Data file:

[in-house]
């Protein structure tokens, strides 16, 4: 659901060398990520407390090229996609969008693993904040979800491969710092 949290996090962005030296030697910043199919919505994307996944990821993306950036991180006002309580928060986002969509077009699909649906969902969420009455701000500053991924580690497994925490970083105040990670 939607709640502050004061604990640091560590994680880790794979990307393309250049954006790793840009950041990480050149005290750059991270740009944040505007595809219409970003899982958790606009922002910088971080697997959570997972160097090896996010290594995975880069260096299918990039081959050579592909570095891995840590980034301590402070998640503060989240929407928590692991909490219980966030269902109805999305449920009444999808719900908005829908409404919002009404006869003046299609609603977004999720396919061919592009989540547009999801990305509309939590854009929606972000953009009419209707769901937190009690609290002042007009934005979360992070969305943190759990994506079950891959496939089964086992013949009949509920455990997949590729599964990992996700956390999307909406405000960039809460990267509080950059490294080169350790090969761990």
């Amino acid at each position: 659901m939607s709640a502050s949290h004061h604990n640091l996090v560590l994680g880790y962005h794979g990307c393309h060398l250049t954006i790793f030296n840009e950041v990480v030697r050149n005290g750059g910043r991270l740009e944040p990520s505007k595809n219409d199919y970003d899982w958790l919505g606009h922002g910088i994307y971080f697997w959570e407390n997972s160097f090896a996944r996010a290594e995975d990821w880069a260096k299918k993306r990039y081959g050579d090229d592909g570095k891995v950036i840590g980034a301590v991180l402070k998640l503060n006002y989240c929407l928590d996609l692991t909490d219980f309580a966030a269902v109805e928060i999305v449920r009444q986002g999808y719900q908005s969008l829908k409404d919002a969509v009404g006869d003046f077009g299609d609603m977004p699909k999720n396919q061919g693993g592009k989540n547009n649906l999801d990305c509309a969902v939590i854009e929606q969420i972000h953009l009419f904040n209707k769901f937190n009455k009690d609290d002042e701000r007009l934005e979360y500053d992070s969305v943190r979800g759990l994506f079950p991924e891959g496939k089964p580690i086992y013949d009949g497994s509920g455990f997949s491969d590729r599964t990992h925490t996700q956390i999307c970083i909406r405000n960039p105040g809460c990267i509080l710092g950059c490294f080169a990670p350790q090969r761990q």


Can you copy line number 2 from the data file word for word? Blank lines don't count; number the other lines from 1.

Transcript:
């Protein structure tokens, strides 16, 4: 659901060398990520407390090229996609969008693993904040979800491969710092 949290996090962005030296030697910043199919919505994307996944990821993306950036991180006002309580928060986002969509077009699909649906969902969420009455701000500053991924580690497994925490970083105040990670 939607709640502050004061604990640091560590994680880790794979990307393309250049954006790793840009950041990480050149005290750059991270740009944040505007595809219409970003899982958790606009922002910088971080697997959570997972160097090896996010290594995975880069260096299918990039081959050579592909570095891995840590980034301590402070998640503060989240929407928590692991909490219980966030269902109805999305449920009444999808719900908005829908409404919002009404006869003046299609609603977004999720396919061919592009989540547009999801990305509309939590854009929606972000953009009419209707769901937190009690609290002042007009934005979360992070969305943190759990994506079950891959496939089964086992013949009949509920455990997949590729599964990992996700956390999307909406405000960039809460990267509080950059490294080169350790090969761990």